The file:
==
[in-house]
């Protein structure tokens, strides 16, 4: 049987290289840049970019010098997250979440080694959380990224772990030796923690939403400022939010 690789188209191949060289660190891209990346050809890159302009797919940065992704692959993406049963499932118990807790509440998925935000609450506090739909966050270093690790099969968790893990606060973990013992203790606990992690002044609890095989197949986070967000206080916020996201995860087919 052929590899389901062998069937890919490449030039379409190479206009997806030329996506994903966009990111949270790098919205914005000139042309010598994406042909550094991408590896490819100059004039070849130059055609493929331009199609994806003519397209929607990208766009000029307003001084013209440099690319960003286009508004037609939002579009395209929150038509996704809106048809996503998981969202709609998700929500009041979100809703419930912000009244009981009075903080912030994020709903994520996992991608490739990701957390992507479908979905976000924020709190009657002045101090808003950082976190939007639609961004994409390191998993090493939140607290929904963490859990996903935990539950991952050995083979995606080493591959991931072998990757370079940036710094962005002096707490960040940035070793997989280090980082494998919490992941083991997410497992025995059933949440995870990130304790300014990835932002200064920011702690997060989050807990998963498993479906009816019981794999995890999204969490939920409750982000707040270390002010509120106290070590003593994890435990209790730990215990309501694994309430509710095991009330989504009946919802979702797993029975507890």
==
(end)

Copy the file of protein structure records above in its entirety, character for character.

[in-house]
């Protein structure tokens, strides 16, 4: 049987290289840049970019010098997250979440080694959380990224772990030796923690939403400022939010 690789188209191949060289660190891209990346050809890159302009797919940065992704692959993406049963499932118990807790509440998925935000609450506090739909966050270093690790099969968790893990606060973990013992203790606990992690002044609890095989197949986070967000206080916020996201995860087919 052929590899389901062998069937890919490449030039379409190479206009997806030329996506994903966009990111949270790098919205914005000139042309010598994406042909550094991408590896490819100059004039070849130059055609493929331009199609994806003519397209929607990208766009000029307003001084013209440099690319960003286009508004037609939002579009395209929150038509996704809106048809996503998981969202709609998700929500009041979100809703419930912000009244009981009075903080912030994020709903994520996992991608490739990701957390992507479908979905976000924020709190009657002045101090808003950082976190939007639609961004994409390191998993090493939140607290929904963490859990996903935990539950991952050995083979995606080493591959991931072998990757370079940036710094962005002096707490960040940035070793997989280090980082494998919490992941083991997410497992025995059933949440995870990130304790300014990835932002200064920011702690997060989050807990998963498993479906009816019981794999995890999204969490939920409750982000707040270390002010509120106290070590003593994890435990209790730990215990309501694994309430509710095991009330989504009946919802979702797993029975507890």